Stardust Memories (SM) is the second side story Tomino made before tarnishing the UC continuity after Char’s Counterattack with pointless sequels. Assuming you are aware of how the timeline of the show goes and have read my review of the original show, so I won’t have to repeat myself, this is how it goes. SM takes place between the first and second seasons and even attempts to bridge them together by explaining how those assholes the Titans got to power. Other than that, the whole show is a cheesefest. A major problem with the show is that it involves a major battle that could have changed the course of history, yet none of the major pilots from the first series appears or is even mentioned. In a similar fashion many pilots in this series are considered to be elites but are also never mentioned in the main storyline later on. So as a side story it is thrown in the main events in a very sloppy way. This was not a problem with the previous side story, War In the Pocket, because none of its characters were major players in the war, and all the events that took place there were just an unimportant scrimmage that went unnoticed.Aside from that, even the overall story feels like a dumbed down rehash of the original show. The evil dudes steal a super mecha, the idealist protagonist steals an equally super mecha to stop them, and then you get the usual battles in each episode. There is a sort of a plot twist towards the end regarding a major treason and a second secret weapon of mass destruction but not even that managed to affect the showdown in any significant way. Even the characters feel too simplistic to care. Despite being elites and military higher ups, they barely have much of a backdrop or are fleshed out much. The protagonist in particular is a complete shounen cardboard, with absolutely nothing to remember him about. Also, there is so much action in this show that it ends up overshadowing character appeal for shallow entertainment. As far as action goes, it is great for the time it was made and if you are watching it just for that you will love it. The production values are very good, although I found the character designs to be typical and some robot designs too bulky and impractical. In all, this side story took the exact opposite route of War In The Pocket. You are going to watch it for the cool action and not for its characters or the story. And since we are already getting lots of good action in the main storyline, not even those save face after awhile. I mean the pacing is ok and the characters are rather colorful but nothing stands out enough to matter. Thus I recommend it only for mecha maniacs and Gundam completists. Those of you who are not deep into the franchise can skip it altogether. And now for some excused scorings. ART SECTION: 9/10 Analysis: General Artwork 2/2, Character Figures 1/2, Backgrounds 2/2, Animation 2/2, Visual Effects 2/2 SOUND SECTION: 7/10 Analysis: Voice Acting 2/3, Music Themes 3/4, Sound Effects 2/3 STORY SECTION: 5/10 Analysis: Premise 1/2, Pacing 1/2, Complexity 1/2, Plausibility 1/2, Conclusion 1/2 CHARACTER SECTION: 5/10 Analysis: Presence 1/2, Personality 1/2, Backdrop 1/2, Development 1/2, Catharsis 1/2 VALUE SECTION: 4/10 Analysis: Historical Value 1/3, Rewatchability 1/3, Memorability 2/4 ENJOYMENT SECTION: 3/10 Analysis: Art 1/1, Sound 1/2, Story 1/3, Characters 0/4 VERDICT: 5.5/10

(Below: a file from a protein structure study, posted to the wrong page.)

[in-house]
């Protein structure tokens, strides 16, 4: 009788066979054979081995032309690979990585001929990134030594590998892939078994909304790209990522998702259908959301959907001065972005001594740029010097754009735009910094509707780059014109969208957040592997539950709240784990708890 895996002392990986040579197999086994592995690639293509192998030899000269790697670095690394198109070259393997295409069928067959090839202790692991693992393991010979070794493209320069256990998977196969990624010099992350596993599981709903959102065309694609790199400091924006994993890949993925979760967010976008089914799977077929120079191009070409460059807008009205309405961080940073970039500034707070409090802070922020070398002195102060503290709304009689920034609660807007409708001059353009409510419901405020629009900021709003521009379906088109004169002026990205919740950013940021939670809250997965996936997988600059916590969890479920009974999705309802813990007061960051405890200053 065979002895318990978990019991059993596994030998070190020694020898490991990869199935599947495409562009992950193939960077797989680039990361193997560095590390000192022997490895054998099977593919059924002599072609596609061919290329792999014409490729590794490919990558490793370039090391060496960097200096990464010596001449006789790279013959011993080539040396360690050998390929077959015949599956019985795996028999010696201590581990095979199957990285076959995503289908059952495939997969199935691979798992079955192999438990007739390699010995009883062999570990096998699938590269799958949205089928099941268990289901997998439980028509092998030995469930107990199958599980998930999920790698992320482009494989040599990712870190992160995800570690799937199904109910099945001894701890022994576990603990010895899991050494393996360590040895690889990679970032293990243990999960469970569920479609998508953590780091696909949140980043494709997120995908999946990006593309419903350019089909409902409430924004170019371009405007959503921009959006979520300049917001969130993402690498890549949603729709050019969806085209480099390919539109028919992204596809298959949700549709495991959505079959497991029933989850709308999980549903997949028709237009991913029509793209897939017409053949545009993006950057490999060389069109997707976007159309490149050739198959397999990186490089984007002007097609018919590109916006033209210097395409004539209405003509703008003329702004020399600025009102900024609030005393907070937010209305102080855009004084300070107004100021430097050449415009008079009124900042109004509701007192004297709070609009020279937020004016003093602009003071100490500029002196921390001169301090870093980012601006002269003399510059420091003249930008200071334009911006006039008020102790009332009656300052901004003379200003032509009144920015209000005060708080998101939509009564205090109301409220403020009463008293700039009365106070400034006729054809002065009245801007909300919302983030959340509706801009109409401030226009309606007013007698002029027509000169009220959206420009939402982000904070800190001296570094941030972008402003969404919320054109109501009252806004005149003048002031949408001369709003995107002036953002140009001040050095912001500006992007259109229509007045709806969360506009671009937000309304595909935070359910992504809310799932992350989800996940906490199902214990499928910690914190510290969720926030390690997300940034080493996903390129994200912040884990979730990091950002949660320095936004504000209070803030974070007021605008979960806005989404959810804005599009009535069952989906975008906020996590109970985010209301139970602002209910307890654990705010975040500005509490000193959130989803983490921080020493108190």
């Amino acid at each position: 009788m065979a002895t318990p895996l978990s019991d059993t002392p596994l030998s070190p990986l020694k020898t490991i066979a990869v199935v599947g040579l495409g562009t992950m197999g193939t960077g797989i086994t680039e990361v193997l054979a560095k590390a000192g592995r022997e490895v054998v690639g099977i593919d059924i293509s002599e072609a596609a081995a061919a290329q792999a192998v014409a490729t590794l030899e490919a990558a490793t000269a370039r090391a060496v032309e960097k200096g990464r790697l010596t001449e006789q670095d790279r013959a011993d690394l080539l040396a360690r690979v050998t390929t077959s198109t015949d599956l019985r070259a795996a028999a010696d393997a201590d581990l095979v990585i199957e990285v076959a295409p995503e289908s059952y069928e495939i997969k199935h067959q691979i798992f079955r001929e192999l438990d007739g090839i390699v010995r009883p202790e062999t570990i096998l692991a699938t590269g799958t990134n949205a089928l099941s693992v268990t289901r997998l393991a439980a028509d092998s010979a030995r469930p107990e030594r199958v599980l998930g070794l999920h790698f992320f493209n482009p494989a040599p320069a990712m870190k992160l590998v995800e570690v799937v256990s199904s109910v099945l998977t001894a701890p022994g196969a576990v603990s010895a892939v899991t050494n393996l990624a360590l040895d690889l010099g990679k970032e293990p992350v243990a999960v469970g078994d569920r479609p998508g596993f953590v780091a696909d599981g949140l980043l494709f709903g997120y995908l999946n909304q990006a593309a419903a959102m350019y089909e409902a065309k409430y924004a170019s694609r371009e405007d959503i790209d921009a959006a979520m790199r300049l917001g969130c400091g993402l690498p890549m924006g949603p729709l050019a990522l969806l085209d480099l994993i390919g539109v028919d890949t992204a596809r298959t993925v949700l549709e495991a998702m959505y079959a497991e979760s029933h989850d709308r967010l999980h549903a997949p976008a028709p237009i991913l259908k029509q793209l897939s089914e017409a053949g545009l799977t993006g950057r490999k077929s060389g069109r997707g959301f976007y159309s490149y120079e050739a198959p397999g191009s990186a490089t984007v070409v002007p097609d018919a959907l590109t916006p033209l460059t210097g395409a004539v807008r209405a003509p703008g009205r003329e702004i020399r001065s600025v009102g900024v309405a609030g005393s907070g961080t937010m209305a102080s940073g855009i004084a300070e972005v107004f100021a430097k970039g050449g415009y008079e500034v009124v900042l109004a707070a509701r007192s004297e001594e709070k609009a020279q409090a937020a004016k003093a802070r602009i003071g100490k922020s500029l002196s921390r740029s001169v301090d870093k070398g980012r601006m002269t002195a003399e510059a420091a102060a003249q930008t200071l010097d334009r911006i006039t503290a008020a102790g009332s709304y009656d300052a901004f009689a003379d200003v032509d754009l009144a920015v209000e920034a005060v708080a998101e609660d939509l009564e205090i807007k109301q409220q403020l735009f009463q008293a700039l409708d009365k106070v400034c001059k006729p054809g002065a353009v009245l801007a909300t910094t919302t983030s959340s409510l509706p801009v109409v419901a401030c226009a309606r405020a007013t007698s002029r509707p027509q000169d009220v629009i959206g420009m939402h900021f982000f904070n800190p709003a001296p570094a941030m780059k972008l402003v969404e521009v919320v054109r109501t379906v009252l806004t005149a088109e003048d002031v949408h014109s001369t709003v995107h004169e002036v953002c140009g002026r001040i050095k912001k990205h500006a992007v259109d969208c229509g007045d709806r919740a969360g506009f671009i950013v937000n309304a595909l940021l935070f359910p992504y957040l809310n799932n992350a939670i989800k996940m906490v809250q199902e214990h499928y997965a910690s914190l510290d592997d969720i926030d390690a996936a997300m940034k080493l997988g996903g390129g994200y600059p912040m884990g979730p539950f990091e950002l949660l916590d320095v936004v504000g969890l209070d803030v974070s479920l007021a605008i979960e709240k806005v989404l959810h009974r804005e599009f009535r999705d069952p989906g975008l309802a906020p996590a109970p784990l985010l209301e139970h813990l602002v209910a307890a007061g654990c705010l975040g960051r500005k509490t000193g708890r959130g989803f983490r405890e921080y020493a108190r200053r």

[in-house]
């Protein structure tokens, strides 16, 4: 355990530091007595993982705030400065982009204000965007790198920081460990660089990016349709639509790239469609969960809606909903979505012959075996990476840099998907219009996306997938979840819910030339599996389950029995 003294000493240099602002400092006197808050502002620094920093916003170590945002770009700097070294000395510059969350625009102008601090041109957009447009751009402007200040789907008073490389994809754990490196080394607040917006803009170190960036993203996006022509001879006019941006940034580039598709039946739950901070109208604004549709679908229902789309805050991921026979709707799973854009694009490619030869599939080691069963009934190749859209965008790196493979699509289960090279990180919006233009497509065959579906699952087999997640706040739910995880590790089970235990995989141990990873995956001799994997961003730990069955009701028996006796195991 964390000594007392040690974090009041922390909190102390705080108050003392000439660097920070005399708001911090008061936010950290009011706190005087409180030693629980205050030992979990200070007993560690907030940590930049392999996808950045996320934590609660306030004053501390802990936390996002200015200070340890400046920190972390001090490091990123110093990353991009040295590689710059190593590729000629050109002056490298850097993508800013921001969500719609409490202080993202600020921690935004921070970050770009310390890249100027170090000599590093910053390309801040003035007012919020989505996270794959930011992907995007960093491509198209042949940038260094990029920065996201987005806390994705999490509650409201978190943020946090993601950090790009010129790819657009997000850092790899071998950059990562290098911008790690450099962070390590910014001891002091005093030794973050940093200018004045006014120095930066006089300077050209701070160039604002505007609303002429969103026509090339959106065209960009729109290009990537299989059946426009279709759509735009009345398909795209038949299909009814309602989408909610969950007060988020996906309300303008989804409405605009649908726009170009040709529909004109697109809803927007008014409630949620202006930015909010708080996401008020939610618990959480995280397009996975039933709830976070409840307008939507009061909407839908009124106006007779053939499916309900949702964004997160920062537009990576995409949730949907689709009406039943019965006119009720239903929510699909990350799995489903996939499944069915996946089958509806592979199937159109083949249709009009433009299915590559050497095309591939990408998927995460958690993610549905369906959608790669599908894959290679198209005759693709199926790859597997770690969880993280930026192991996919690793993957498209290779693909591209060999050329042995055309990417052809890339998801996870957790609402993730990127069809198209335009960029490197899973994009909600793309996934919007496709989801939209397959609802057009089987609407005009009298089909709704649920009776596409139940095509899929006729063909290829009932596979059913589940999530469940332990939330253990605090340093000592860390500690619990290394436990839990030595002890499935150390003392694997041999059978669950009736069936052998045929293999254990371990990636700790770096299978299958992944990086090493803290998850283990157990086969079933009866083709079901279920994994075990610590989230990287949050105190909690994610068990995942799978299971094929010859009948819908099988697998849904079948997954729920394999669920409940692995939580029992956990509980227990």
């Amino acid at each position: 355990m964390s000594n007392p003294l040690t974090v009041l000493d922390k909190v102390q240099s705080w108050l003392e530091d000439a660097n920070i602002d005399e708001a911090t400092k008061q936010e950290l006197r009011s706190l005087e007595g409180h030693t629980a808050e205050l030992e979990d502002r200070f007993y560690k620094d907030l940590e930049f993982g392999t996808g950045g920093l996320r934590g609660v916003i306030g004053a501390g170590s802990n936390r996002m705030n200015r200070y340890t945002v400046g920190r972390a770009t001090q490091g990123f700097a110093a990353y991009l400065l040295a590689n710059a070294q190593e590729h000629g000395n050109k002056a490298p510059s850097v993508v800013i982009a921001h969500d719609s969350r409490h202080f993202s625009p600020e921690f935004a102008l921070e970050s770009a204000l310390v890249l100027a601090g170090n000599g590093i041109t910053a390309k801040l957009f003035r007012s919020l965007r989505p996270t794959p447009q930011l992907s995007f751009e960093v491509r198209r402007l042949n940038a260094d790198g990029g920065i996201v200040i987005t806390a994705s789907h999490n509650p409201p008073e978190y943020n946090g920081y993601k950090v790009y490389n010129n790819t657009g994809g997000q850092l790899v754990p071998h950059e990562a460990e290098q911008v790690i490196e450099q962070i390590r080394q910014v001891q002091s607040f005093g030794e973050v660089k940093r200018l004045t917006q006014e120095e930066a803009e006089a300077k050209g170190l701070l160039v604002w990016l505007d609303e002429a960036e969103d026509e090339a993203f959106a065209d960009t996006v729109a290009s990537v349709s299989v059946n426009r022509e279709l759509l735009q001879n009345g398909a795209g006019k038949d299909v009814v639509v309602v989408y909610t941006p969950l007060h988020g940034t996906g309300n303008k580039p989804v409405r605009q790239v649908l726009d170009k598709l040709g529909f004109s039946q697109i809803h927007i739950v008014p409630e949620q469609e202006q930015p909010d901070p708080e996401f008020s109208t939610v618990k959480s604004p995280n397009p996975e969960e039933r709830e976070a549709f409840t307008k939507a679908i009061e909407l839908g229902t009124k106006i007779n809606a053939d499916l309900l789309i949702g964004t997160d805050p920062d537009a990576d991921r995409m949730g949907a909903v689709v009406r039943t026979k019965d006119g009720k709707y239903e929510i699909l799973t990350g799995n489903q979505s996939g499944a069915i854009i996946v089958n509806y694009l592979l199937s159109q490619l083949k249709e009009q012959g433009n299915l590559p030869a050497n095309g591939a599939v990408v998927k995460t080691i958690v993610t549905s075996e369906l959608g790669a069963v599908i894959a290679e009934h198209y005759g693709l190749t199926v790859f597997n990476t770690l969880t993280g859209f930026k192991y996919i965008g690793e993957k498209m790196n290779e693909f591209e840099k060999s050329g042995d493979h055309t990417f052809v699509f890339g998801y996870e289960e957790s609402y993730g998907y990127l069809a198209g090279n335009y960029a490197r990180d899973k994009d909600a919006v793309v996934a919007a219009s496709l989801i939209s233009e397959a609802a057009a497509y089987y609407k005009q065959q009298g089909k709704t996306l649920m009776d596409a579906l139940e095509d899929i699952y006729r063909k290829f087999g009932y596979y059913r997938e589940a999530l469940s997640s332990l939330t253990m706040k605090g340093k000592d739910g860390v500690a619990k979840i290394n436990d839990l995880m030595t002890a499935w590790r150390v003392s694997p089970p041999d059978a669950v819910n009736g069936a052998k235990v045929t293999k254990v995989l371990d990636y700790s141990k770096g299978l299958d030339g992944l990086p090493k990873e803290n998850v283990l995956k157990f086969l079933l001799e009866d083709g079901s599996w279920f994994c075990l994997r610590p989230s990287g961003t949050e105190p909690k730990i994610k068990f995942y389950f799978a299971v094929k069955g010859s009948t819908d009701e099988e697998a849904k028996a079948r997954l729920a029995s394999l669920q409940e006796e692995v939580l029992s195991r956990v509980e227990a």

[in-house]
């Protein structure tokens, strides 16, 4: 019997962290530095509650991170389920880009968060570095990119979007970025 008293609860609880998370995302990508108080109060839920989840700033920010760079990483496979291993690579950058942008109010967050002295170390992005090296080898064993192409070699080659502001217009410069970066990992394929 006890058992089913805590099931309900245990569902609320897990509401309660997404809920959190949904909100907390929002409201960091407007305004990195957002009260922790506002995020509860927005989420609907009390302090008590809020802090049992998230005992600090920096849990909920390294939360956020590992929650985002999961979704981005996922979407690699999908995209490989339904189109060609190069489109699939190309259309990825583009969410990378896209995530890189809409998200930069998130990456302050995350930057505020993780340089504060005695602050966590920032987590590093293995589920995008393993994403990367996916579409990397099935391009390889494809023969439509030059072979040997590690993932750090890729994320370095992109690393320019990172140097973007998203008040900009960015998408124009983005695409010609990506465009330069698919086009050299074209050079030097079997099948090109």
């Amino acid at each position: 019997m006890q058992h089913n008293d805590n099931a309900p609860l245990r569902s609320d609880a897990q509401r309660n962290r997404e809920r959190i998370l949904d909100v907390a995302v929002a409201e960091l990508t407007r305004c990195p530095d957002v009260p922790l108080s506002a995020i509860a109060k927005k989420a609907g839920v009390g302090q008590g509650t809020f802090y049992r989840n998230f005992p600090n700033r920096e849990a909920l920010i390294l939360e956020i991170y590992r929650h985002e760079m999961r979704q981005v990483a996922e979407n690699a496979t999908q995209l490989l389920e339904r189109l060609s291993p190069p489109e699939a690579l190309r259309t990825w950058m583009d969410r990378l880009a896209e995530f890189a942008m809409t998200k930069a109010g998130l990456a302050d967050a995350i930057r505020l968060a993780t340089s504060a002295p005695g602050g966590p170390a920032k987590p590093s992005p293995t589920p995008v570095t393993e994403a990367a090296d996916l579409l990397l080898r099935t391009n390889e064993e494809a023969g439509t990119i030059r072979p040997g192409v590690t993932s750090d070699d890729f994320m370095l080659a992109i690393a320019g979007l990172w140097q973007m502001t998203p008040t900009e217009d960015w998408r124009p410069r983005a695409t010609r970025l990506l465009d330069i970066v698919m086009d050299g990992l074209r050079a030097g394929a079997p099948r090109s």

This is the story that sets out to bridge the gap between the original Gundam series, and Zeta Gundam. Does it do a great job of that? Personally, yes and no. Yes, because you learn about what happened to the Federation to where it become in Zeta Gundam, and no, because you don’t really get to see what happens to the majority of the original cast from the series such as Amuro and Char, and mostly concentrates on the cast created exclusively for this saga. There are some other previous Gundam characters that will have brief cameos, but if you want to know, watch and find out. But I say for what it does in an overall sense, it works out pretty well.Kou and Anavel do have good chemistry as rivals, but isn’t really that epic in comparison to that of Char and Amuro. Not saying it’s a bad thing, but you really can’t top that. The cast does ok in standing out, but I just don’t feel they have the kind of impact that an Amuro, Captain Bright, or another cast member from the original Gundam can have. But both Kou and Gato are likeable characters in their own right and you can see things in their points of view. Kou just has something to prove to himself and to his peers, while Gato is doing it for duty and patriotism to his nation. The only thing that bothered me was the Nina and Kou story arc. I felt it was thrown in there too much for convenience and I felt for the sake of giving it an all around story by adding in that element, which I felt was unnecessary. Yes, I will admit that Nina and Kou do have a good chemistry as well, but I just felt it was really useless and doesn’t really advance anything and felt the twist to that relationship was anti-climatic. But anyway, the development is basic and the pace is moderate.I think the art design is really excellent for its time. It represents a certain transition era of how anime is done today to how it was done back then. Like if you’re familiar with my other reviews, I always talk about how in the 1980s, anime was more circular and in the 1990s and now, it’s more angular. Well, this anime was done in the early 1990s and you get a balanced mixed of those styles and they mesh excellently. I say Kou’s circular design really represents he’s still a kid, and Gato’s more angular look shows more dignity and maturity and higher status to him. So I really like that use of those art styles to contrast those two in my personal opinion.The mobile suit designs I think are my 2nd favorite of all time. After all, the great Shoji Kawamori himself does the mechanical designs; you can’t deny his presence and credit. I like how detailed and articulate they are. Though the mobile suits tend to look more packed and bulky, the skills of the pilots that are portrayed justify their agile mobility and fast speeds. The action is explosive, fast paced, and electrifying. Plus, the GP02A like some other Gundams sort of breaks the tradition with the head design of being more rectangular and not having the grilled mouth, which I thought was cool and looked intimidating. I really loved the features all the mobile suits have and you get overall variety.OK, I will state that I have no familiarity with the dub with this anime so I can only comment and score on the Japanese. Forgive me for not mentioning the dub since I have never seen it. I was shocked to learn that Horikawa Ryo, the voice of Vejita from Dragon Ball Z, happens to voice Kou Uraki! In comparison to Vejita with this role, he’s more humble, childish, and developing. I thought he did excellent in portraying such a character. And I also enjoyed Ohtsuka Akio’s performance as Gato. He also voices in Solid Snake in the Japanese Metal Gear Solid and is also famous for playing Batou in the Ghost in the Shell installments. He brings a unique kind of appropriate charisma to the character where you can also feel the passion he his motivations.The majority of the music is also highly energetic and suits the high-octane atmosphere of this series. The opening theme, The Winner is highly addictive and goes along with how I just described the soundtrack and atmosphere in an overall sense. And the first ending theme, Magic, is a unique George Michaels esque love song that is sung in perfect English. It’s about wanting that moment with that girl now and forever and want to always make it special. Gundam 0083 does have some romance, so I felt it was an interesting touch. I say 0083 is more for the dedicated and hardcore Gundam fan. Those not familiar with the Gundam franchise will probably not understand some of the basic concepts such as who Giren and Kycilia are who are briefly mentioned in the intro to the first episode, and about why Sydney is under water. But if you want to watch it for the action, then you’ve come to the right series. Also, if you want to watch cool looking robots, then you still came to the right series. The plot isn’t necessarily the best, but I don’t think it’s flawed enough to be considered bad or below average. Granted some things about it do get annoying, but in the end everything works out. Once again, I still say those who are familiar with the original Gundam, and especially Zeta Gundam are going to understand the story best considering the purpose of this anime.